Built in 1957, they are part of the historical-mythical heritage of the city. It often happens, especially to those who live in a place, not to know the history of what they see every day. We tell you about it
Piazza Università di Catania is one of the beating hearts of the Etna capital, showing off a series of monuments and sculptures that guard the historical-mythical heritage of the city. They are of great artistic importance the four candlesticks, made in 1957 by Mimì Maria Lazzaro and D. Tudisco.
On the side adjacent to the current “Palazzo San Giuliano” is the sculptural work dedicated to the “Pii brothers”, whose history is well known and appreciated by the local inhabitants. It is said that Anfinomo and Anapia, known as the “Pii brothers”, were citizens of Catania dedicated to working the land.
Legend has it that one day, while they were working in a field with their parents, a powerful eruption occurred that swept along the streets of Catania. The story reports that all the local people fled in panic, hastily collecting everything useful.
The two brothers, on the other hand, rather than running away like everyone else, loaded their father and mother on their shoulders, slowing their pace. At that point, the gods, pitied by the noble action of the young kinsmen, diverted the lava flow to prevent it from overwhelming them.
From this unlikely event derives the name of “Pii”, which, according to some researchers, would refer to the concept of the famous “virgilian pietas”. Furthermore, scholars note in this mythical reconstruction a profound symbolism that binds citizens to the renowned Etna. It is a real feeling that oscillates between awe and deep attachment to the Volcano, considered in the double role of a regenerating entity and, at the same time, an emblem of catastrophes.
Near the University building, on the opposite side, stands the candelabra it depicts Gammazita. Remembered as the beautiful girl from Catania who used to go to the well to collect water, there are rumors that she was spotted by a certain Droetto, a French officer who was madly in love with her. However, being promised to another man, she did not bow to any flattery or flattery of the troublesome suitor who tried to seduce her in every way and without respite.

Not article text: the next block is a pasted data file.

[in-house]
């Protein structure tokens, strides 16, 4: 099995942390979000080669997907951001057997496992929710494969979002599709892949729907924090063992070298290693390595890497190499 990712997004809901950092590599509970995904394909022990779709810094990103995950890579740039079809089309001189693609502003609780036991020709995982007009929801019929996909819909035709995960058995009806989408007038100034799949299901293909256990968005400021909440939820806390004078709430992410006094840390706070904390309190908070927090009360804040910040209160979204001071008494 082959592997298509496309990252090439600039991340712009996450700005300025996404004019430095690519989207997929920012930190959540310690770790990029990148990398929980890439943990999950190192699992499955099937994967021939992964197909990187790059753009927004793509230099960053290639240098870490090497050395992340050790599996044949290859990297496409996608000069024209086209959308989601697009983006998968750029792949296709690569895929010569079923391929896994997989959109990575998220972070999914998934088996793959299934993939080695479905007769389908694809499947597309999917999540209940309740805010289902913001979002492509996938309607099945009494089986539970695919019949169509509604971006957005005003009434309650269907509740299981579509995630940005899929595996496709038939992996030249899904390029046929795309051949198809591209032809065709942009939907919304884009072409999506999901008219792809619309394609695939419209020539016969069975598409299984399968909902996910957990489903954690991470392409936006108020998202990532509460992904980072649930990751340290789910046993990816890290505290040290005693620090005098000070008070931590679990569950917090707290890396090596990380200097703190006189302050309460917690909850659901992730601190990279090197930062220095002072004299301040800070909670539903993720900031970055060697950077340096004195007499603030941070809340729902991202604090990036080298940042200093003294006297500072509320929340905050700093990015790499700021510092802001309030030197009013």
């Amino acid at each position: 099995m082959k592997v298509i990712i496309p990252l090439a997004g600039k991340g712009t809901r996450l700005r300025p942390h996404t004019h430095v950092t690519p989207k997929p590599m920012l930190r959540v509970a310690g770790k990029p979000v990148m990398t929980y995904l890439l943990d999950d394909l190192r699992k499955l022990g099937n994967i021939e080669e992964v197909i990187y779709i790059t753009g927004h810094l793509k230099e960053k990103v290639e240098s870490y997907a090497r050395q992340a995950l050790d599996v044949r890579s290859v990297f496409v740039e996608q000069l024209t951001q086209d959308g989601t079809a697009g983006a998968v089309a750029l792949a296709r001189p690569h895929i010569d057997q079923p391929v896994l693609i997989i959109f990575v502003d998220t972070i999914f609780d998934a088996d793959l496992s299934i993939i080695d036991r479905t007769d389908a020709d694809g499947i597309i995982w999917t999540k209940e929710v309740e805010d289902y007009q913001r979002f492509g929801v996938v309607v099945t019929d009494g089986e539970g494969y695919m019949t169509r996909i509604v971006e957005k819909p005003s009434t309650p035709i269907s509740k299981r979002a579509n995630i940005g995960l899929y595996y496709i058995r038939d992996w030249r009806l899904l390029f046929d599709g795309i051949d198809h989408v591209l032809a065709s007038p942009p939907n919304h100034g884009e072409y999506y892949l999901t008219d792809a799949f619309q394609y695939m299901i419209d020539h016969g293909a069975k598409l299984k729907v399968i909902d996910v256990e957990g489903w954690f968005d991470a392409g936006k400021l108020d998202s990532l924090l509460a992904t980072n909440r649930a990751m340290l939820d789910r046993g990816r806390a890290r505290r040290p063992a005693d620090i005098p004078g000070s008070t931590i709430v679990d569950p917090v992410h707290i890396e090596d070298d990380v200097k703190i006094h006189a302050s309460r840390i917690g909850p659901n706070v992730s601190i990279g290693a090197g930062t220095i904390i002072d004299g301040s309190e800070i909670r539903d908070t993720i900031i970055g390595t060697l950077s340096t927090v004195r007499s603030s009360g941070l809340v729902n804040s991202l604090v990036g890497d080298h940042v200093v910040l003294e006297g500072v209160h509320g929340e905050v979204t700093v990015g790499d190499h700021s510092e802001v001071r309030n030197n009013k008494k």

The story continues reporting that on the day of her wedding, Gammazita, as usual, went to the well but was unexpectedly attacked by the impatient soldier; having no way out and unable to free himself from Droetto’s grip, he decided to throw himself headlong into the deep cavity rather than dishonor his virtue.
As Carmine Rapisarda – scholar of local symbology – says, “The story of Gammazita alludes to all the abuses that the Sicilian people suffered severely during the French rulers, soon becoming the cause of the outbreak of the Sicilian Vespers in March 30, 1282”.
Also adjacent to the University Building is the candlestick dedicated to the exploits of the paladin Uzeta, a fictional character created by the puppeteer Raffaele Trombetta and subsequently adapted by the Catania journalist Giuseppe La Malfa. The mythical tale, little known until today, is the result of an invention that reports the epic battles fought between the so-called Ursini giants, from which the name of today’s Castello Ursino derives, and the army of King Cocalo.
The undisputed hero is the paladin Uzeta, protagonist of the definitive triumph over the giants. The plot also reveals that the future knight, of humble origins, was in love with Galatea, daughter of King Cocalo. The meeting between the two took place on the occasion of a fall from the horse of the princess, who immediately lost consciousness. Uzeta immediately went to her rescue and, taken by enthusiasm, he even dared to kiss her.
The narration continues with the girl who, after regaining consciousness, launches hateful words against the young boy, whom she outrages because he is the son of a groom. The intricate epic ends with the expulsion of the Ursini and the union between Galatea and the paladin, loved by the people for his heroic enterprise.
The last suggestive anecdote concerns the famous Colapesce, a legendary character who boasted great swimming skills. In full symbiotic relationship with the sea, Cola spent whole days hiking on the Messina seabed to recover hidden treasures. Soon his fame reached the court of Frederick II of Swabia, who did not hesitate to travel to Messina to meet him.
Tradition reports that the Swabian emperor subjected it to three tests to ascertain its renowned potential, throwing various objects into the sea: a gold cup, a crown and, according to some sources, even a ring. Cola recovered the first two, but, on the third dive, the skilled swimmer noticed that Sicily was supported by three columns, one of which, precisely that of Capo Peloro, was in danger of being burned by the blazing fire between Catania and Messina. “Even today – continues Professor Rapisarda – in folk tales it is rumored that Cola Pesce has taken the place of that column to support the island”.
“This captivating myth – concludes Rapisarda – clearly implies the sentiment of love that every Sicilian has for their land”.